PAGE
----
Monday, 7 December 2009

Enough already.

The Alice Band Christmas coach tours are officially and categorically, kaput. In the last few years I have corralled my passengers, clip board clutched to my chest on outings to all nearby major cities. Never have we been without an ‘incident’. What seems such a straightforward fund raiser for my youngest girls’ school, rarely is. The PTA sit in the pub once a month and rack their brains on how to raise some much needed cash and the coach trip has always been a no-brainer. Now I know why, because the person organising it, has no brains.
This year though I thought it would be different. There was a lot in our favour, we weren’t going far, ergo the driver wouldn’t fall asleep as one did once, on the A38, at 60mph; Clark’s Village is a specifically built shopping centre ergo, there is little chance of anyone getting lost as they do, in larger cities, every year and, being only the other side of Taunton, we would be home early, in time to catch of the X-Factor.
So, last Saturday morning once again saw me ticking names off a list and fielding questions as to “Where is the bus then?”. I sighed and smiled and pointed out that we were not behind schedule. Soon we would be though, very, very soon.
The coach it transpired was not going across the Torpoint Ferry as had been promised but instead around the Tamar Bridge. There was a lot of disgruntled tutting, apart from a dear lady who, with her teenage daughter and friend had travelled from Saltash to catch the coach and had to wave at their house as we past it again, an hour later. She found it hilarious.
At Ivybridge the A38 was shut, so we took a detour, across the South Hams. It was very beautiful but very, very bendy and windy. Many of my ladies felt queasy indeed. The swapping of seats commenced and receptacles had to be found ‘just in case’. The coach was stuffy, the air-conditioning didn’t work. We drove through many villages and 45 minutes after we’d left it, rejoined the carriageway. We arrived at Street an hour late.
As far as I am aware everyone had a lovely time. I will assume this because in my experience, I am only approached when there is an ‘issue’. No-one tells you when they are happy and everything is lovely but God forbid, if they are unhappy about something, then they will soon make themselves known. Most had done a lot of shopping given that some seats had been taken up by carrier bags, leaving other passengers with nowhere to sit. Did they honestly think that I would turn a blind eye to a woman standing in the aisle as long as the Monsoon carrier bag had somewhere safe to sit? Many minutes were spent in the beseeching of placing said bags in the underneath hold. Finally my passenger capitulated and my seat-less lady had a place to rest her weary legs. Not for long.
The engine of the bus had been running for quite some time and once I’d checked that all heads had been counted and all had their seatbelts on, the driver put the coach into reverse. It made a few jolts into the car-park and that’s as far as it got. As I was sitting almost directly behind his ear I was able to hear him on his mobile phone to the service engineer, who presumably was somewhere in Cornwall. He was advised to rev the engine to try and get it out of reverse gear. It was very technical, I didn’t understand it. At the front of the coach we were unaware that the back was filling with smoke, until the screams and mass panic travelled to the front. I jumped out of the way to help people down the steps and it was immediately apparent that the engine was not actually on fire but that whatever was being revved, was rubbery and getting hot and smoky. Nevertheless, it was carnage on board. There were women and teenagers crying, people pushing others out of the way, one woman tried to jump out of an emergency window, another in her rush to escape down the middle steps, fell and hit her head, twice. It was by now pouring with rain. We gathered in the car-park. There was a baby being huddled without any waterproofs, frantic screams of “Get the baby a coat” were sounded. Yet there were some, less flappable who were most reluctant to get off the bus. The driver turned the engine off and the smoking stopped.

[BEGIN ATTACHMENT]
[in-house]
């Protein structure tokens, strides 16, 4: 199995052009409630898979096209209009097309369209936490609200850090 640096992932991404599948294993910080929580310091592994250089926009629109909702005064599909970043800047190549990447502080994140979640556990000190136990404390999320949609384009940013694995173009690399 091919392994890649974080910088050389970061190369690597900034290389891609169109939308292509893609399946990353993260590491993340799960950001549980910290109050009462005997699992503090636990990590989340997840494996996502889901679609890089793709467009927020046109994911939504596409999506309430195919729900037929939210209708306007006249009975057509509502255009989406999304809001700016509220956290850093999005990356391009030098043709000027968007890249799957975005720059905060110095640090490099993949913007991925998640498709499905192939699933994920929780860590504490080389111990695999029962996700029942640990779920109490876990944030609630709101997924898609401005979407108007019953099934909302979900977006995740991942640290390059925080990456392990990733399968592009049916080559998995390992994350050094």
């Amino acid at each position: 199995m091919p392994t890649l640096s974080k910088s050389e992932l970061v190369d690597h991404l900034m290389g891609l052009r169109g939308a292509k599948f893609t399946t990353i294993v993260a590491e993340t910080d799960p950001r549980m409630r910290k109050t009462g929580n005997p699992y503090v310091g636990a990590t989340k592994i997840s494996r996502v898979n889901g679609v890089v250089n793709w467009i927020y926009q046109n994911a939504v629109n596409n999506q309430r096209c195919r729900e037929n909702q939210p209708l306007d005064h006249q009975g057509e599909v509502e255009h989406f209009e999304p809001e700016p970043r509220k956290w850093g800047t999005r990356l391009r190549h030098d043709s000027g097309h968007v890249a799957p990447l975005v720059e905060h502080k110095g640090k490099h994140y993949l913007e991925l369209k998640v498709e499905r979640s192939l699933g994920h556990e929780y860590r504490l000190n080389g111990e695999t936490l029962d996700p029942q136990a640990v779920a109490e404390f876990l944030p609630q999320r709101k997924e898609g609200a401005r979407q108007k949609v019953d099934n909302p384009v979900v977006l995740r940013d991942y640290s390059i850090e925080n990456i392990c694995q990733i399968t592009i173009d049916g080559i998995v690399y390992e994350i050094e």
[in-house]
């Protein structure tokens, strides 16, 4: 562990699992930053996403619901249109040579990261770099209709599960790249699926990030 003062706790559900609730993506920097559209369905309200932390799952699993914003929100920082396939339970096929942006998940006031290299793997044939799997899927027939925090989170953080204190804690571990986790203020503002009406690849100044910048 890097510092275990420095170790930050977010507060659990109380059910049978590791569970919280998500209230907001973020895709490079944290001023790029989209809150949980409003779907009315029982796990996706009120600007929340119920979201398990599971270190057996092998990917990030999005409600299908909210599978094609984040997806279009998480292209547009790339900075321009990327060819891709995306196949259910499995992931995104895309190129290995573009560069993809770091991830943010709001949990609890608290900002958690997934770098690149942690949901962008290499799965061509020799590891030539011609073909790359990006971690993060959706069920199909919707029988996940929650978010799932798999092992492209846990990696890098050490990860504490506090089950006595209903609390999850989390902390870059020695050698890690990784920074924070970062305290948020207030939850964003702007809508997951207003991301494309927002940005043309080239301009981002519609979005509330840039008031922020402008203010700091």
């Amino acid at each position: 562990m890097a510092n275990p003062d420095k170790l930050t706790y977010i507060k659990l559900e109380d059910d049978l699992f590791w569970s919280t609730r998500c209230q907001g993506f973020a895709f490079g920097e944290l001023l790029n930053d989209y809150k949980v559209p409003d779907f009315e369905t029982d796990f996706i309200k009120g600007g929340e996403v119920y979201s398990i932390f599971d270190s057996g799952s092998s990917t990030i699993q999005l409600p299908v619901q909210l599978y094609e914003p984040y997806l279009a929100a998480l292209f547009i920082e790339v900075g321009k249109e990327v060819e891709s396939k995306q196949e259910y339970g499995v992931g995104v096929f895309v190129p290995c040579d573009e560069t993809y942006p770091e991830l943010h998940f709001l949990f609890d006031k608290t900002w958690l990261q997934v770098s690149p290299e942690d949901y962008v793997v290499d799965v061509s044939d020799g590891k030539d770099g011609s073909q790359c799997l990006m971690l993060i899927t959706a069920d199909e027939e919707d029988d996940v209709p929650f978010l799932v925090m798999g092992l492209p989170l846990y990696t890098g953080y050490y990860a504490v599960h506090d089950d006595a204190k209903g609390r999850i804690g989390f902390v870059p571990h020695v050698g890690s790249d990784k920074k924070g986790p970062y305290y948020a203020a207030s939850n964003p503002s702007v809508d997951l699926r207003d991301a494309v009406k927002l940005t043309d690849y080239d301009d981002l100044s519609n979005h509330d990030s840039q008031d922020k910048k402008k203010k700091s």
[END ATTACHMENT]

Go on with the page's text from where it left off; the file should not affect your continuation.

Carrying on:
Lots of women went for a coffee, lots more became very agitated, some went to the pub. Another coach adjacent to ours happened to be returning to Plymouth and had spaces left. All hell was let loose. The baby and its mother were obviously a priority as were those in hysterics, others told me all sorts of lies to get on that bus along with demanding compensation for the accrued taxi fare from Plymouth to Torpoint. My hair, clip-board and passenger list was getting very soggy as I valiantly attempted to keep control of who had absconded where. A simple day trip was all going so horribly wrong. Some of those who didn’t make the alternative coach decided that ours was a death-trap and chose to go to home by train. I ticked their names off.
After an hour an engineer turned up, mended the bus and we continued our journey home. Those of us left enjoyed the quiz and shared not only a tub of Celebrations but very much a Dunkirk spirit. Ironically we arrived home at the same time as the others and, as I wearily stepped down off the coach one of my ladies said, “Count me in next year”. I’d have liked to have said, “Ok, this sort of thing doesn’t usually happen.” But I’d have been lying.

2 comments:

Studentmum said...

You'll look back and laugh at that day by the time you've got
had a large glass of something alcoholic in you hand!

DL said...

I know I shouldn't find it funny, but I was grinning from ear to ear as I read of your passengers' tales of woe. It's like something out of a Carry-On film!

Keep 'em coming!

Best wishes,
D.